Medical Coding Fraud

Medical Coding FraudMedical coding fraud and other types of health care fraud are financial losses estimated to range from $70 to $240 billion per year, according to the National Health Care Anti-Fraud Association. So, what can be done?  A major fraud and abuse prevention strategy for physicians is to ensure that all coding staff has been properly trained and continues to receive ongoing medical coding education.

Intentionally submitting incorrect coding and billing information is fraudulent behavior and punishable by fines. Therefore, anyone considering going into the medical coding field, should be familiar with some of the most common medical coding frauds. They include:

Double billing: If you submit a single billing code multiple times when the procedure was only performed once; or if a provider attempts to bill Medicaid and either a private insurance company or the patient for the same treatment.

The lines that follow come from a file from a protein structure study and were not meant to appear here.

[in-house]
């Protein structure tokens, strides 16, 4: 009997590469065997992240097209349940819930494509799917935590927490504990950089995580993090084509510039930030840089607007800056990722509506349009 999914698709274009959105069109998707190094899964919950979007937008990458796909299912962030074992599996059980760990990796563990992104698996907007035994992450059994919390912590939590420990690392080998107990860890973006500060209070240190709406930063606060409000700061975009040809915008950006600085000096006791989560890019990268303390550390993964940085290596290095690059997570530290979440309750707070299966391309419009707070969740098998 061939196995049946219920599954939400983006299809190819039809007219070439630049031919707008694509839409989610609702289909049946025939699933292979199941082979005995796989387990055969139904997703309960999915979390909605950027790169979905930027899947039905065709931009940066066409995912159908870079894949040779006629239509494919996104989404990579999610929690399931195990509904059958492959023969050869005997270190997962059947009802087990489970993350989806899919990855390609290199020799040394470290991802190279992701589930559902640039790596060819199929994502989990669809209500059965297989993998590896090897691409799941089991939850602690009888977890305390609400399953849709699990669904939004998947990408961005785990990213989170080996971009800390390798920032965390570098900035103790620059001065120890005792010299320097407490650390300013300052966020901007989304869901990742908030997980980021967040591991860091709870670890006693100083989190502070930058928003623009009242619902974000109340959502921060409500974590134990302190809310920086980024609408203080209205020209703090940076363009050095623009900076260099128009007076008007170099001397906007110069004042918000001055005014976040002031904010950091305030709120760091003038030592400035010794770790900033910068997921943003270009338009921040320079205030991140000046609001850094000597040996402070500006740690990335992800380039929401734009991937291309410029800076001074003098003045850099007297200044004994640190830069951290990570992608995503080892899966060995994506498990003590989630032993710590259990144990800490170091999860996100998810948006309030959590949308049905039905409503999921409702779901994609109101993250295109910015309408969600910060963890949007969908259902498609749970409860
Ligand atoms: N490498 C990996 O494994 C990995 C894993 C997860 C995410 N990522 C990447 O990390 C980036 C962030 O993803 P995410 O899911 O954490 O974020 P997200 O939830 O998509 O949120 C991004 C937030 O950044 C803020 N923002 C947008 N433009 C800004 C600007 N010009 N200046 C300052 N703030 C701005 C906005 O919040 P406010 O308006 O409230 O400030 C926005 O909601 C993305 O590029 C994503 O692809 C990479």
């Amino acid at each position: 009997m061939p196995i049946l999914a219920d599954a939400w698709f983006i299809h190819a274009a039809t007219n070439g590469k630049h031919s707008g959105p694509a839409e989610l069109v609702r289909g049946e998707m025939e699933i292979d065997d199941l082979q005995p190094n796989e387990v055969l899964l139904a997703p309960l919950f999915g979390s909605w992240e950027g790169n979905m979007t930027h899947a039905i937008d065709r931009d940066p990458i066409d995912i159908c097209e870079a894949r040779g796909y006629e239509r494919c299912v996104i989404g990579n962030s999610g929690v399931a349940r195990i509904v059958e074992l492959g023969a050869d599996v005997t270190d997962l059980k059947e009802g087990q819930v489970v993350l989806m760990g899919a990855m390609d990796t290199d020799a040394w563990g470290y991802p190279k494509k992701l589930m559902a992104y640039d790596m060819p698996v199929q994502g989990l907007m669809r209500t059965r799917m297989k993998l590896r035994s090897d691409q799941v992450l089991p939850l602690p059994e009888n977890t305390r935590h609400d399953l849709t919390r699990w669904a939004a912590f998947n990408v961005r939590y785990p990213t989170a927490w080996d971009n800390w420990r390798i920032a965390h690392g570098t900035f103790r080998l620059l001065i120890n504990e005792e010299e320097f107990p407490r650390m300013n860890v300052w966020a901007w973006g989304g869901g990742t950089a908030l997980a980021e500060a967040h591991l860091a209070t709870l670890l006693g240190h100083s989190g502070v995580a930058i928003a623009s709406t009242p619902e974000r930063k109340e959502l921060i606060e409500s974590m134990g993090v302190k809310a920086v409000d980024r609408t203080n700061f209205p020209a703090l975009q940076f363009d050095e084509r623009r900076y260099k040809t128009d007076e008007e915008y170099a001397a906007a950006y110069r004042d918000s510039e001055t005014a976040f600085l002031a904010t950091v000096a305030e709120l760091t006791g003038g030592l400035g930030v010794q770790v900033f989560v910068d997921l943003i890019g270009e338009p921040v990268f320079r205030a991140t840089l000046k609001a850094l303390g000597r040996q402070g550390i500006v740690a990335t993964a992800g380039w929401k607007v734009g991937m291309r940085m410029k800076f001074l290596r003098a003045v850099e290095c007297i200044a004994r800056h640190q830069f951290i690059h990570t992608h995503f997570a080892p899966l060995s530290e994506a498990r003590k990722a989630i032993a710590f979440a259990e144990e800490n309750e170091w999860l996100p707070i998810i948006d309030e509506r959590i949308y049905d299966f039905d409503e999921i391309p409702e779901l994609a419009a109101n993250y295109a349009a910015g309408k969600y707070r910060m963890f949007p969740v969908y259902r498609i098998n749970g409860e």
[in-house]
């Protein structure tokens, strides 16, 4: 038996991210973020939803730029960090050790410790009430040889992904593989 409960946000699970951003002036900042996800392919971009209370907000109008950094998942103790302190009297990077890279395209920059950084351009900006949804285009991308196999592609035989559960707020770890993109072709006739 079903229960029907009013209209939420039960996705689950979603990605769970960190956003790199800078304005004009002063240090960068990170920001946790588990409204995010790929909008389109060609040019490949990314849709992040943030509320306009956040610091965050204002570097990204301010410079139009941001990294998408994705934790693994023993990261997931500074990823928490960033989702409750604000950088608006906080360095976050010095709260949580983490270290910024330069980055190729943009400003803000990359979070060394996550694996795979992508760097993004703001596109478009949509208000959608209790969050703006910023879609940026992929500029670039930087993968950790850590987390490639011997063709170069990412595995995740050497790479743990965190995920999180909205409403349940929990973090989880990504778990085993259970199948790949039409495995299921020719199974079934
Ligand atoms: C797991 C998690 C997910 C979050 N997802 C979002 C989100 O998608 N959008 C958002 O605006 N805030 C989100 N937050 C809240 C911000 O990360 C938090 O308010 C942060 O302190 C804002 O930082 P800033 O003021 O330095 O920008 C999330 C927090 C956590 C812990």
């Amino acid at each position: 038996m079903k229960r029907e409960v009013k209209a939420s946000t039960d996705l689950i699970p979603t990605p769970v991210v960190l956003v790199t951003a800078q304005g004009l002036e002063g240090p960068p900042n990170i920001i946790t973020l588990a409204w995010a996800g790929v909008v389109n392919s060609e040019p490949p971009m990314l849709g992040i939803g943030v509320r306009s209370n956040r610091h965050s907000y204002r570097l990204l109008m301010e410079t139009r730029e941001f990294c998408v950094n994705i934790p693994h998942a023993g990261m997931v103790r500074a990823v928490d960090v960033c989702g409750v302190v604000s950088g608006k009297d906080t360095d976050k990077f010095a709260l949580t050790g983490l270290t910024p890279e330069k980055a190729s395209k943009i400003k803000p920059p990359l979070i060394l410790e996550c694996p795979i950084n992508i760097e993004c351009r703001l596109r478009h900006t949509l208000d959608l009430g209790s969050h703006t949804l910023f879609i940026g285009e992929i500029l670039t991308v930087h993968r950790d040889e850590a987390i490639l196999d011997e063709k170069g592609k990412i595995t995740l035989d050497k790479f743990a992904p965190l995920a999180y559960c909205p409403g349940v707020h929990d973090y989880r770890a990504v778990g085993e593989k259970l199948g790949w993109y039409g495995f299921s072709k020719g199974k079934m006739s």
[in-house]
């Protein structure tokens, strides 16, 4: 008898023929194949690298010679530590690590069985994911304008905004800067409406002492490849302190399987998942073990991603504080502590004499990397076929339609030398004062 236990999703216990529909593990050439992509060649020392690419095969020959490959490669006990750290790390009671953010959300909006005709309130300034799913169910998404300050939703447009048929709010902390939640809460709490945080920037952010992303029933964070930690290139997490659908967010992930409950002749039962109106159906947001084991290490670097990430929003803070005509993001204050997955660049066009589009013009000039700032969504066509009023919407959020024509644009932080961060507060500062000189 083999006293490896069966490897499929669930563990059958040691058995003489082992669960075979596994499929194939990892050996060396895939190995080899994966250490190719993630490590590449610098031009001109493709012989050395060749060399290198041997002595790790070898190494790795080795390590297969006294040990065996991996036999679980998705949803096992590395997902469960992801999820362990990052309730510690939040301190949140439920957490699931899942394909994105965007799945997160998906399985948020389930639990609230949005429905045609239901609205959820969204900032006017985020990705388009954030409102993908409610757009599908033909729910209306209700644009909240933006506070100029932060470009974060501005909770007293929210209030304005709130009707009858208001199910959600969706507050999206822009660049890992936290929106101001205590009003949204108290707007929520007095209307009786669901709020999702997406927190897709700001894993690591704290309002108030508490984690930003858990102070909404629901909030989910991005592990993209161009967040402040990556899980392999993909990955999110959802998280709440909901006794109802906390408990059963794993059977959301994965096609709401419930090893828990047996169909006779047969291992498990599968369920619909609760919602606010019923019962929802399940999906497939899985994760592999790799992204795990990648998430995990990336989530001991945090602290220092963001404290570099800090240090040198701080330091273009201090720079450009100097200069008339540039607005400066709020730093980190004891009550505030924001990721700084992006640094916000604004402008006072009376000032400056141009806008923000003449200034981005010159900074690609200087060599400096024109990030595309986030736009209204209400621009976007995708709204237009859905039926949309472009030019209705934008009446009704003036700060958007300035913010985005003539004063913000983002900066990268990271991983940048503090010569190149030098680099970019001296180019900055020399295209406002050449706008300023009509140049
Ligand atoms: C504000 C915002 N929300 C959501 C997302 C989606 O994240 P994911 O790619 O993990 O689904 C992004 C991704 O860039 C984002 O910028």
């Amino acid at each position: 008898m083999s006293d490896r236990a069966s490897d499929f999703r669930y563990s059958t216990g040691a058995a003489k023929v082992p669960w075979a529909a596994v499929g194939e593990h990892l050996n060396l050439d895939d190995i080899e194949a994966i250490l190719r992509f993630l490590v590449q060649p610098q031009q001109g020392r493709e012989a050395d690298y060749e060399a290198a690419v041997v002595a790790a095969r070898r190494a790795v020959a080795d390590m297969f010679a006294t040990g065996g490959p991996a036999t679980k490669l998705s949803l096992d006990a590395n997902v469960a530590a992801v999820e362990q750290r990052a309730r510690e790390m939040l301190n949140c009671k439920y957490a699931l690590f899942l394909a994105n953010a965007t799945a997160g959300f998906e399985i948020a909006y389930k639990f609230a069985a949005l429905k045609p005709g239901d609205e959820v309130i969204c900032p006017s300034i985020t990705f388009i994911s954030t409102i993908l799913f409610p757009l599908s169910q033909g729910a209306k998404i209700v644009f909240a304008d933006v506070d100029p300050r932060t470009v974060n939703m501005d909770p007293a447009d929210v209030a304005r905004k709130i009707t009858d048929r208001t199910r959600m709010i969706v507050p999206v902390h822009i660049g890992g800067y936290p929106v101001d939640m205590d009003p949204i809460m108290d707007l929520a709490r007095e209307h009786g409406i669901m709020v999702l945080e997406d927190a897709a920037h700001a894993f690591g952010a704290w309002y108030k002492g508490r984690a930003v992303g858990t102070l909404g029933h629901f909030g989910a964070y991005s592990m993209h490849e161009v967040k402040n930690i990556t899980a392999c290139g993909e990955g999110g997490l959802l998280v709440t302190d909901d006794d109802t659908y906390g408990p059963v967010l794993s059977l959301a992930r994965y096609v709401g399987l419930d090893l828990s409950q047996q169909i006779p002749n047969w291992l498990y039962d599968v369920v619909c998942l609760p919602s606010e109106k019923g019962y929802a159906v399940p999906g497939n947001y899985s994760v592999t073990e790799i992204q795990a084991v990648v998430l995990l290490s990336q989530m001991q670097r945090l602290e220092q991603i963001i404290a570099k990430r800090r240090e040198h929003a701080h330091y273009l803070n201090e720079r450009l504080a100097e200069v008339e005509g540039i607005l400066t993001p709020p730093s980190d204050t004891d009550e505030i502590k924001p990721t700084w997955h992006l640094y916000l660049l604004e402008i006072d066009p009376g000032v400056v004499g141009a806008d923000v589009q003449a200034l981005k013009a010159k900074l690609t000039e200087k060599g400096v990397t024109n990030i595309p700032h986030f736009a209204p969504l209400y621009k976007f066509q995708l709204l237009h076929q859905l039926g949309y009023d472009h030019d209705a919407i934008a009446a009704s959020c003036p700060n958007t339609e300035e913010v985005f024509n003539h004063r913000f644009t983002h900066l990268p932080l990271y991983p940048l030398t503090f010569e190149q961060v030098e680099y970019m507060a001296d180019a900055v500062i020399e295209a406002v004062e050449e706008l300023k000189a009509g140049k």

Upcoding: This is when a code that has a higher reimbursement rate is submitted, when a lesser-reimbursed code is more appropriate.

Downcoding:  This may not sound like fraud, but it assigns the patient a lesser diagnosis and sometimes shows fake patient improvement, allowing for extended hospital stays or allotment of recovery benefits that would not otherwise be granted.

Unbundling: Some single codes encompass multiple procedures. Billing separate codes for a procedure covered by one code is fraudulent “unbundling.”

Incorrect codes: Assigning incorrect codes is a misrepresentation of patient services.

Fraudulent Medical Coding Penalties

Under the government’s 1986 False Claims Act (FCA), those charged with fraud may be assessed fines of $5,500 to $11,000 per claim.

According to Taxpayers Against Fraud, a nonprofit public interest organization, since 1986, False Claims Act recoveries (both federal and state) total more than $28 billion. Another nonprofit group, the Government Accountability Project, in 2011, reported that the Department of Justice recovered a record-breaking $2.8 billion in False Claims Act Cases.

The bottom line – don’t engage in medical coding fraud.

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